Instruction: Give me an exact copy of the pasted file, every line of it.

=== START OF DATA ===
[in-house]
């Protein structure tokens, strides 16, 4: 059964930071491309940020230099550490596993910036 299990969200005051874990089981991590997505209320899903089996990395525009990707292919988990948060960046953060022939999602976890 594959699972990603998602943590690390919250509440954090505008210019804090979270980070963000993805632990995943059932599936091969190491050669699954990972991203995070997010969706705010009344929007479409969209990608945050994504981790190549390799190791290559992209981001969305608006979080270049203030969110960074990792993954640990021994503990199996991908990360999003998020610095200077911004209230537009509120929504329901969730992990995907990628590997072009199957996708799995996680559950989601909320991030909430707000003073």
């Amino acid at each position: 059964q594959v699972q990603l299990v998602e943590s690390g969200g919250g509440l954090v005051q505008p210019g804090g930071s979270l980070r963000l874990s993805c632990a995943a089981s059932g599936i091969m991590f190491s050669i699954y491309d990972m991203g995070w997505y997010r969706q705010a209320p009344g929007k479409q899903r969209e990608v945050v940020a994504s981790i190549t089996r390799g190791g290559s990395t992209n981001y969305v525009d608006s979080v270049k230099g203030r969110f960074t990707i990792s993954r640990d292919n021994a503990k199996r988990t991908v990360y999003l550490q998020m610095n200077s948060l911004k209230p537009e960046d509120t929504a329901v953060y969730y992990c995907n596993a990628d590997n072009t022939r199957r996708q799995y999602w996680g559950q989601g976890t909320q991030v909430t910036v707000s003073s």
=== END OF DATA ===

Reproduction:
[in-house]
């Protein structure tokens, strides 16, 4: 059964930071491309940020230099550490596993910036 299990969200005051874990089981991590997505209320899903089996990395525009990707292919988990948060960046953060022939999602976890 594959699972990603998602943590690390919250509440954090505008210019804090979270980070963000993805632990995943059932599936091969190491050669699954990972991203995070997010969706705010009344929007479409969209990608945050994504981790190549390799190791290559992209981001969305608006979080270049203030969110960074990792993954640990021994503990199996991908990360999003998020610095200077911004209230537009509120929504329901969730992990995907990628590997072009199957996708799995996680559950989601909320991030909430707000003073």
């Amino acid at each position: 059964q594959v699972q990603l299990v998602e943590s690390g969200g919250g509440l954090v005051q505008p210019g804090g930071s979270l980070r963000l874990s993805c632990a995943a089981s059932g599936i091969m991590f190491s050669i699954y491309d990972m991203g995070w997505y997010r969706q705010a209320p009344g929007k479409q899903r969209e990608v945050v940020a994504s981790i190549t089996r390799g190791g290559s990395t992209n981001y969305v525009d608006s979080v270049k230099g203030r969110f960074t990707i990792s993954r640990d292919n021994a503990k199996r988990t991908v990360y999003l550490q998020m610095n200077s948060l911004k209230p537009e960046d509120t929504a329901v953060y969730y992990c995907n596993a990628d590997n072009t022939r199957r996708q799995y999602w996680g559950q989601g976890t909320q991030v909430t910036v707000s003073s």